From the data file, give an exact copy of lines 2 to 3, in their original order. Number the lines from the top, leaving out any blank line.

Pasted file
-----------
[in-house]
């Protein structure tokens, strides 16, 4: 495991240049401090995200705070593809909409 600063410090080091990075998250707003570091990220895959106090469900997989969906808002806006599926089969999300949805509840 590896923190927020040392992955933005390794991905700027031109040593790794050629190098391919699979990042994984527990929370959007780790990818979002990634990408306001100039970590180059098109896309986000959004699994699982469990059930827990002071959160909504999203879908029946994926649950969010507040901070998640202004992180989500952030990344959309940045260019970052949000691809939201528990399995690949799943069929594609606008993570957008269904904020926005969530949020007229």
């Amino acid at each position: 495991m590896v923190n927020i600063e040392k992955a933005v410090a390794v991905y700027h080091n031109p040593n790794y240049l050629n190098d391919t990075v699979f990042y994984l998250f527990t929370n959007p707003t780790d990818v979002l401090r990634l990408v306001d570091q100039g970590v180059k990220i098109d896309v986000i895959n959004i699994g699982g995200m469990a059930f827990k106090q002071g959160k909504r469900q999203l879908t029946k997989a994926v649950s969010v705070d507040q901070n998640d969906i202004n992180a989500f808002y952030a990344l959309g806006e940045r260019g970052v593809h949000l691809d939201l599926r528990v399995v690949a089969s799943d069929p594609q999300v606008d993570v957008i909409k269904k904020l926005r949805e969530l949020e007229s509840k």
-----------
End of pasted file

């Protein structure tokens, strides 16, 4: 495991240049401090995200705070593809909409 600063410090080091990075998250707003570091990220895959106090469900997989969906808002806006599926089969999300949805509840 590896923190927020040392992955933005390794991905700027031109040593790794050629190098391919699979990042994984527990929370959007780790990818979002990634990408306001100039970590180059098109896309986000959004699994699982469990059930827990002071959160909504999203879908029946994926649950969010507040901070998640202004992180989500952030990344959309940045260019970052949000691809939201528990399995690949799943069929594609606008993570957008269904904020926005969530949020007229």
């Amino acid at each position: 495991m590896v923190n927020i600063e040392k992955a933005v410090a390794v991905y700027h080091n031109p040593n790794y240049l050629n190098d391919t990075v699979f990042y994984l998250f527990t929370n959007p707003t780790d990818v979002l401090r990634l990408v306001d570091q100039g970590v180059k990220i098109d896309v986000i895959n959004i699994g699982g995200m469990a059930f827990k106090q002071g959160k909504r469900q999203l879908t029946k997989a994926v649950s969010v705070d507040q901070n998640d969906i202004n992180a989500f808002y952030a990344l959309g806006e940045r260019g970052v593809h949000l691809d939201l599926r528990v399995v690949a089969s799943d069929p594609q999300v606008d993570v957008i909409k269904k904020l926005r949805e969530l949020e007229s509840k």